Documentary, Culture and the Mind

Research output: Book/ReportBookResearchpeer-review

This book presents articles on the different documentary genres from a cognitive theoretical point of view, but it also analyses case studies in American and
European documentary film and television on issues like history, war and climate
change. The book presents some of my most important articles on documentary film and television between 1994-2020. During this period I developed a theory of documentary genres inspired by cognitive theory, a theory that puts the basic narrative, emotional, and cognitive dimensions of media production and media use in focus. However, even though a basic, theoretical dimension runs through all the articles defining the main genres of documentary and the way audiences relate to
and interact with this, they also try to illustrate how documentary genres interact with history, society and culture, and how they speak to and influence our individual mind and the collective public debate. Documentary is a very central genre in our highly mediated and global world: the stories they tell, can potentially create mediated cultural encounters between people belonging to different societies and culture. The case studies presented deal with our historical past and heritage, with the global climate change and with war and social crisis. Cognitive theory stresses the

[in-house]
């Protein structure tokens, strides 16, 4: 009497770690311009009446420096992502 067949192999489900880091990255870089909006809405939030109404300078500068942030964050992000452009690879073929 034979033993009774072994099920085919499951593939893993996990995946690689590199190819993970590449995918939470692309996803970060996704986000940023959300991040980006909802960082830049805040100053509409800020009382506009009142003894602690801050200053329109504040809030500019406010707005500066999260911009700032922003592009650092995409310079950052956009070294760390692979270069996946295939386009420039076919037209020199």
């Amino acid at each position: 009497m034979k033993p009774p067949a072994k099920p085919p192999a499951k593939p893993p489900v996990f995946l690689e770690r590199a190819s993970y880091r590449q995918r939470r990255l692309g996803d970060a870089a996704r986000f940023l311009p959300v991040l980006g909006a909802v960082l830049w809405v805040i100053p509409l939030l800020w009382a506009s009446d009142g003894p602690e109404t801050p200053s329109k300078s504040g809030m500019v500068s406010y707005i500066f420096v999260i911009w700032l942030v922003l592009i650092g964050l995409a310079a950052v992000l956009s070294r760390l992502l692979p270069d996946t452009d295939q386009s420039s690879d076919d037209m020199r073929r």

universality of humans, across social and cultural differences. However, the human and documentary diversity is just as important.
Original languageEnglish
PublisherSaxo Publish
Number of pages192
ISBN (Print)9788740409918
ISBN (Electronic)9788740402896
Publication statusPublished - 15 Jul 2020

    Research areas

  • Faculty of Humanities - Documentary, Cognitve theory, Documentary genres, War, History, Climate change

ID: 244651824